There are several other options that can be used in conjunction with or in place of the above procedure.
You can use barrier methods like condoms, and diaphragms Birth control spongesthat physically prevent sperm from staying in your body and finding an egg for fertilization. These can be used along with hormonal contraceptives, Phexxi, spermicides, and IUDs. Pay attention to the materials that make up the devices. Some people are allergic to latex, the plastic that most condoms are made of, and some have lubricants or other coatings that can irritate your skin.
For those looking for a long-term or even permanent form of birth control, there are surgical procedures for both men and women. Men can have a vasectomy, a procedure that cuts the tubes that carry semen out of the scrotum so that semen cannot leave the body. Women can have a fallopian tube ligation, in which the fallopian tubes are separated from the uterus, making it impossible for an egg to get from the ovaries to the uterus to be fertilized. These are minor surgical interventions, but they come with the usual risks such as negative reactions to the anesthesia.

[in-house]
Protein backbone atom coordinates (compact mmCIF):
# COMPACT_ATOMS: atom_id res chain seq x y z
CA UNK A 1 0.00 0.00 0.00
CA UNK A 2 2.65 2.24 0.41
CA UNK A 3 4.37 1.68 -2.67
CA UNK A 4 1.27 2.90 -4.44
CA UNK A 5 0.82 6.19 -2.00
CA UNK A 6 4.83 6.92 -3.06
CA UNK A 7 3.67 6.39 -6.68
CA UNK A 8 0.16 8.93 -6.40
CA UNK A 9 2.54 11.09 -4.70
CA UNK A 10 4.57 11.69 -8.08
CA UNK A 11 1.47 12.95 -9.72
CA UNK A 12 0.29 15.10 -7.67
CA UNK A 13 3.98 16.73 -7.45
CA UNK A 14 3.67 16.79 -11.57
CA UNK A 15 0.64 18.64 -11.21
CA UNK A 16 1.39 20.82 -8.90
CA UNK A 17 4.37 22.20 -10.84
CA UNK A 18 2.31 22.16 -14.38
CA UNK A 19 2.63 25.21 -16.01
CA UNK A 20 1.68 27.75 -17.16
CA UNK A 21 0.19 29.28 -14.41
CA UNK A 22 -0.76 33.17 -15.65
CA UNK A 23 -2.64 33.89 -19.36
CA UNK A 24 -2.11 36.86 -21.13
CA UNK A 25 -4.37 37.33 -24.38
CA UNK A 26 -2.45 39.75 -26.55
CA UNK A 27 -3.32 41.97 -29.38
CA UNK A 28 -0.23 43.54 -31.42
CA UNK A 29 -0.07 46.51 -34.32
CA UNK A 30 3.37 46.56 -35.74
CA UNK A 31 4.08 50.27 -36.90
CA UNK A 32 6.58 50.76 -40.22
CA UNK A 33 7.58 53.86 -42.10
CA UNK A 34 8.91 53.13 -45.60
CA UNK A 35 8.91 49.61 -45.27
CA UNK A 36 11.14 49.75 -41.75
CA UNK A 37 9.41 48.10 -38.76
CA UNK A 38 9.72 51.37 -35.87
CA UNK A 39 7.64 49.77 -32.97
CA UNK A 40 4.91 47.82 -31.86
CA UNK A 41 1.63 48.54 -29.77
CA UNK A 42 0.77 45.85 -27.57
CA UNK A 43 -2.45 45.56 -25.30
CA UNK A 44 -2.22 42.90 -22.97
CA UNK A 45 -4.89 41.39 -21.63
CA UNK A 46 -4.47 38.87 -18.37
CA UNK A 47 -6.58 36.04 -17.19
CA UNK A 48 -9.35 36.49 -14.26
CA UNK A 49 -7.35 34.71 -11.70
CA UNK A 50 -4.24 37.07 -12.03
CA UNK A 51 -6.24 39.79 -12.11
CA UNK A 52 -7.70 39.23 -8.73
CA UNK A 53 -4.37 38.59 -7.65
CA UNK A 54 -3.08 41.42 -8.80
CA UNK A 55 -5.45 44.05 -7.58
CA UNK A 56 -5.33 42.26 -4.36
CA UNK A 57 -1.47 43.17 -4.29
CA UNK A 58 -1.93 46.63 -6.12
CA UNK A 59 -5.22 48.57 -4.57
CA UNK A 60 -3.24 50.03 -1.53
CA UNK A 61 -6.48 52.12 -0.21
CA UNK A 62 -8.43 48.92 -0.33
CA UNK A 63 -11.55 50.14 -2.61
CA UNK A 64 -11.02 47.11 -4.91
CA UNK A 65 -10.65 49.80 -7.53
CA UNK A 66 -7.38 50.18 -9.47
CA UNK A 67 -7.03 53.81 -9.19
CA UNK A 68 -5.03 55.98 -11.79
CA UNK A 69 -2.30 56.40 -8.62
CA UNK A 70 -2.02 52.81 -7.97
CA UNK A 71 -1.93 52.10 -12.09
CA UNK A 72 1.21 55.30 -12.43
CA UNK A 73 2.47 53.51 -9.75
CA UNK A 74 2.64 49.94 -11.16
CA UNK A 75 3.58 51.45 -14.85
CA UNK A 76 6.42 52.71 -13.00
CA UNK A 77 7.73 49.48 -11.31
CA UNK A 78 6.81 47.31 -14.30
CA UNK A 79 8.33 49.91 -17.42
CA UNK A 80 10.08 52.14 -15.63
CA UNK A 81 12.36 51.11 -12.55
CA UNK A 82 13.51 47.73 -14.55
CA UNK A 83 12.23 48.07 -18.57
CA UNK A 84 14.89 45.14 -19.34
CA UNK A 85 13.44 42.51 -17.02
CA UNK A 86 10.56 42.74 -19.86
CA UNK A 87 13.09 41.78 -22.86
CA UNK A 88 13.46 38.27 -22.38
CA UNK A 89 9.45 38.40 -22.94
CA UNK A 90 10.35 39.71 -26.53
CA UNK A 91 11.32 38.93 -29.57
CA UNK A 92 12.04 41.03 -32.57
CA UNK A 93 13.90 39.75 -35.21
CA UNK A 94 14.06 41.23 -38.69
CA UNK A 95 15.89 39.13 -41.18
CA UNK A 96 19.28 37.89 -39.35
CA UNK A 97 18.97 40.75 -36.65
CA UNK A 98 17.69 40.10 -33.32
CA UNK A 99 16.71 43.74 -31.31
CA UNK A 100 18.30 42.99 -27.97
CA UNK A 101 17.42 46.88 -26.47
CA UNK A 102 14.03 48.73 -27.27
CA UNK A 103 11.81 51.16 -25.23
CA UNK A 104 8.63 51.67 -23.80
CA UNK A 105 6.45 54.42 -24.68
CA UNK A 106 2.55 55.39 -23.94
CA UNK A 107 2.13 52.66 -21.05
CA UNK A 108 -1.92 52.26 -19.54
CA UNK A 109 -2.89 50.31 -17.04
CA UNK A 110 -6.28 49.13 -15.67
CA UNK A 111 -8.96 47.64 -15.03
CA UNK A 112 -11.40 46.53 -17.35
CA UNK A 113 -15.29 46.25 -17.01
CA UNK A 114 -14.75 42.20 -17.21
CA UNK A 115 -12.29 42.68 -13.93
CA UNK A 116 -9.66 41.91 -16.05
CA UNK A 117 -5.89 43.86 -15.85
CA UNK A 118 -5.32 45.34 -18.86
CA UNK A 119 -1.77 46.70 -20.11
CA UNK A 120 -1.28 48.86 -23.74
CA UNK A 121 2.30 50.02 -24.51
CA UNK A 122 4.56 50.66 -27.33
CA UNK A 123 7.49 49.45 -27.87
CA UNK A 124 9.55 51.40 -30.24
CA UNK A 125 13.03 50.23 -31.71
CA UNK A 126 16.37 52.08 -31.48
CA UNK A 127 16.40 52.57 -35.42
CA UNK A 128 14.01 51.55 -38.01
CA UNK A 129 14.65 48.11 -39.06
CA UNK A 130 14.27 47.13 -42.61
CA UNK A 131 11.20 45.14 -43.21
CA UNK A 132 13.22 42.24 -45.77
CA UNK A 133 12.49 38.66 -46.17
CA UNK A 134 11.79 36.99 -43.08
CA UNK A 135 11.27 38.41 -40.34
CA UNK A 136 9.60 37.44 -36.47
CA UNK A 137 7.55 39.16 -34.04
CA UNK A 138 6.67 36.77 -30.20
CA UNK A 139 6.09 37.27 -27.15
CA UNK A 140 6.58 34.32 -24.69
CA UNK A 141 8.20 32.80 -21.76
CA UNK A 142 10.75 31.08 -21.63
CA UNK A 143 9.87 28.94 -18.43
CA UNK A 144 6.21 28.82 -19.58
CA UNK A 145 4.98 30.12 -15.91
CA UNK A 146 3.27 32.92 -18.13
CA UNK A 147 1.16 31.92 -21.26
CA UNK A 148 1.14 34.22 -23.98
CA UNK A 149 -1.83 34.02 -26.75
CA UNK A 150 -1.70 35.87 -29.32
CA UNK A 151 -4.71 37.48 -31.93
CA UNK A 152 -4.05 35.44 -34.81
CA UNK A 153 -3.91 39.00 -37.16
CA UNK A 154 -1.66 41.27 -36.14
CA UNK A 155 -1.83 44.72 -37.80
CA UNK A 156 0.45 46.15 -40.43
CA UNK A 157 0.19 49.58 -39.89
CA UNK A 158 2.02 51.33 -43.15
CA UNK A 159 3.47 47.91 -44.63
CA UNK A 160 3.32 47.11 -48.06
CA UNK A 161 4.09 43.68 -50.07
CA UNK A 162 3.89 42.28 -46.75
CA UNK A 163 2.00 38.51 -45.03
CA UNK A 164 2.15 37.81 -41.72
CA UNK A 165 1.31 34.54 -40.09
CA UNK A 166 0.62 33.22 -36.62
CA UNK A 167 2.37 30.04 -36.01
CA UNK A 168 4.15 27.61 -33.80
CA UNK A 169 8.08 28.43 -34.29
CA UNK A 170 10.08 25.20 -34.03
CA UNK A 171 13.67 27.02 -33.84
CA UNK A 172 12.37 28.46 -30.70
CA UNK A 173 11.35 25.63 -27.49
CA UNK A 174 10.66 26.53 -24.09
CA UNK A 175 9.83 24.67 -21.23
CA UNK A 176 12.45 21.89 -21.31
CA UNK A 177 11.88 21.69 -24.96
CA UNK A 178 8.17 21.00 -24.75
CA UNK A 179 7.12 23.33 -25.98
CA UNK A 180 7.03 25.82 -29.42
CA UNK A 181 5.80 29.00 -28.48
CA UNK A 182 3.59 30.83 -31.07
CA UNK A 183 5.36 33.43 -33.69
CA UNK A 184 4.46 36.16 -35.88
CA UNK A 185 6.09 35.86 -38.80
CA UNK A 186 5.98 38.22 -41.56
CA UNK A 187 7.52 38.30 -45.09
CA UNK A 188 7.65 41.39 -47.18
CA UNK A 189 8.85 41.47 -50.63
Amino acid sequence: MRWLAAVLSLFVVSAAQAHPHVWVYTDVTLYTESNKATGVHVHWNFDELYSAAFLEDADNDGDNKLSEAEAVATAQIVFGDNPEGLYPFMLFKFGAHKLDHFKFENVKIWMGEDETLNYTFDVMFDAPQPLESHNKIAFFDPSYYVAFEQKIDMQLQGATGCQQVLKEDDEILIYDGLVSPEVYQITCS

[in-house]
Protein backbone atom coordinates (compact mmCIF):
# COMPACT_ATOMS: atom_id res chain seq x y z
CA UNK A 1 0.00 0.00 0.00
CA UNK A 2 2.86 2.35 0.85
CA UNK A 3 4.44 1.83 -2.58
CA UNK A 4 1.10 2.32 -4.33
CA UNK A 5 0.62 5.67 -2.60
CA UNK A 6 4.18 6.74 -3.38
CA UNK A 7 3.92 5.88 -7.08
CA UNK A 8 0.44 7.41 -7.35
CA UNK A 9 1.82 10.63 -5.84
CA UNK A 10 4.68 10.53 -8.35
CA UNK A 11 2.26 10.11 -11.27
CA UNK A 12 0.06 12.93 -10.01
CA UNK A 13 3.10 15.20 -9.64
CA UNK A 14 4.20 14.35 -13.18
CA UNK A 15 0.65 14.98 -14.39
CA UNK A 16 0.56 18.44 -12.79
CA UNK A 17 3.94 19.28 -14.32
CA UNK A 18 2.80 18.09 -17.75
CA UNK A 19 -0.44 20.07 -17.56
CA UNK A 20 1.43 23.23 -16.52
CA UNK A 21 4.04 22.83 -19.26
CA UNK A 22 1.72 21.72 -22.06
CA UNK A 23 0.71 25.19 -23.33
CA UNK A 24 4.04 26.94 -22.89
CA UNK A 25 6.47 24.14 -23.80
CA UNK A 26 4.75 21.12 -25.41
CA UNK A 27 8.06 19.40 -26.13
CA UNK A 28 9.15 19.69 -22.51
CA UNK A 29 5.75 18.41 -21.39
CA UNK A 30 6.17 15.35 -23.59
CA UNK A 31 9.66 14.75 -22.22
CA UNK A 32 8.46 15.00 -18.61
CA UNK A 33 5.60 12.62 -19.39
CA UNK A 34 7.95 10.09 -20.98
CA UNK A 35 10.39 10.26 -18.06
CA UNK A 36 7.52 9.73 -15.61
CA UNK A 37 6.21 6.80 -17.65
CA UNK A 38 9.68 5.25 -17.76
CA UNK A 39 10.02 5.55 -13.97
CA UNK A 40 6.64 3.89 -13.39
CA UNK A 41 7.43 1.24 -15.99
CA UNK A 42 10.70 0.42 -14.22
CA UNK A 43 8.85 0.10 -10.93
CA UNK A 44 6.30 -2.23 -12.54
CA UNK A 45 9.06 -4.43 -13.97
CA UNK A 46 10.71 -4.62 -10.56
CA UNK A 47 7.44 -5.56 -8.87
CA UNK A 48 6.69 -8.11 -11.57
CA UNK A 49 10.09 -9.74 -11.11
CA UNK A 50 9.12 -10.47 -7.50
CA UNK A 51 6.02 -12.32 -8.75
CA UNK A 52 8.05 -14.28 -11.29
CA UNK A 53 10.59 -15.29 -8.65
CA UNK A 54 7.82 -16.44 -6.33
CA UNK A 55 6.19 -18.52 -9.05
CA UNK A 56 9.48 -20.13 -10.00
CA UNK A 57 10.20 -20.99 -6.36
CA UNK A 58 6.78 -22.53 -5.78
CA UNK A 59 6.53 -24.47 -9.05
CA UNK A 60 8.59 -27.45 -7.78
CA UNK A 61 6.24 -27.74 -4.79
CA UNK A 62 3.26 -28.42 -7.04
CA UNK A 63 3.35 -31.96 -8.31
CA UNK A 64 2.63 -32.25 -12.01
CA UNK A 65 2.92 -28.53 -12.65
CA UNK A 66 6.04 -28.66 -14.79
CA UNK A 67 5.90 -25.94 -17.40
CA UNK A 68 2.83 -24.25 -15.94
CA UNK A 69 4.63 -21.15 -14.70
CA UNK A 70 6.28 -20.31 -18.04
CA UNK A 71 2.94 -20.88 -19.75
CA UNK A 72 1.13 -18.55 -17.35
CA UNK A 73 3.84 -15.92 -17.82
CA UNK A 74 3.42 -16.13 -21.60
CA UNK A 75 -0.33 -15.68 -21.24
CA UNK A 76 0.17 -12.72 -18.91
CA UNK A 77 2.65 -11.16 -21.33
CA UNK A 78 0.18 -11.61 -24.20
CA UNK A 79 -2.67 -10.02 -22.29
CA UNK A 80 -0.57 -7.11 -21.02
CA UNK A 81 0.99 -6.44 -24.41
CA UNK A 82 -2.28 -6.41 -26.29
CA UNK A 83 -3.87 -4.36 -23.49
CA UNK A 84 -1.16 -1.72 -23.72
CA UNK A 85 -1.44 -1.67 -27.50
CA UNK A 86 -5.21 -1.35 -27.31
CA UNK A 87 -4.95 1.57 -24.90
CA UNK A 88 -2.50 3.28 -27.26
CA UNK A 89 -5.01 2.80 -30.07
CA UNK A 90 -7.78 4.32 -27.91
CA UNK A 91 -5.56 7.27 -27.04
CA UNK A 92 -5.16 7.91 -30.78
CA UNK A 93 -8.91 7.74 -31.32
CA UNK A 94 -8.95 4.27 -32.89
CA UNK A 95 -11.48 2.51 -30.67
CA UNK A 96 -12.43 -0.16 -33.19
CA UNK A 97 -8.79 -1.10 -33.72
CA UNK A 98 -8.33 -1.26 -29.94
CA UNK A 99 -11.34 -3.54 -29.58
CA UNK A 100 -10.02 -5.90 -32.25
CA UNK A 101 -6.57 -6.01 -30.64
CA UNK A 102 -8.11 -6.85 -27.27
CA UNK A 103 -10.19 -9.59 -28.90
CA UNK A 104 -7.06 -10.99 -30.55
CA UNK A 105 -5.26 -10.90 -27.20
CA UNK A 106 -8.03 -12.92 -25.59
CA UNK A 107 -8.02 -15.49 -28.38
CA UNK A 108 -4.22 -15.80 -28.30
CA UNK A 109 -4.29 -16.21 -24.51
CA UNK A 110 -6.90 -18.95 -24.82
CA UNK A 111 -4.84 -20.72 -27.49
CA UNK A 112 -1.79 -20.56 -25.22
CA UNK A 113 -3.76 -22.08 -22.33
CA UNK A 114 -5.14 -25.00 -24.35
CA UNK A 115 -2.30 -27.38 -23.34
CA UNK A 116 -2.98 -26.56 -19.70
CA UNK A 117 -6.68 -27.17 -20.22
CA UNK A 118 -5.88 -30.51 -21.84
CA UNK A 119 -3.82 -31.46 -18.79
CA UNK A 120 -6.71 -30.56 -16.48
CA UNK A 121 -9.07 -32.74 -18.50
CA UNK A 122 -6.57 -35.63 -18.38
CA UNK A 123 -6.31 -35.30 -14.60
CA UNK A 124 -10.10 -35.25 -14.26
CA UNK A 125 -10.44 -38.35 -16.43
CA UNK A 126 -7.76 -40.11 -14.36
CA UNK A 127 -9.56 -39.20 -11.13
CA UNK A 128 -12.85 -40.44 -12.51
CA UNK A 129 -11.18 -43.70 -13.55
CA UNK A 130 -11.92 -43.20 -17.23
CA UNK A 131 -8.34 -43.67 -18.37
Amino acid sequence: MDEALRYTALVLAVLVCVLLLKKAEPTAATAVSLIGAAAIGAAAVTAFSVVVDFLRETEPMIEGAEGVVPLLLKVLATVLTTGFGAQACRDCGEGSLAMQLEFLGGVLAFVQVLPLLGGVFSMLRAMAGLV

If you have recently given birth and are regularly breastfeeding every four to six hours, your body will not release an egg. If an egg is not released, it cannot be fertilized. As with oral contraceptives, this strategy is about 98% effective. Note that this method will only work for six months and only if you are on a strict diet for your baby Breast milk. That is, not a formula.
Similar to Phexxi, you apply spermicide with your fingers or an applicator before having sex. The chemical makes it difficult for sperm to move, and the gel itself can act as a barrier to your cervix.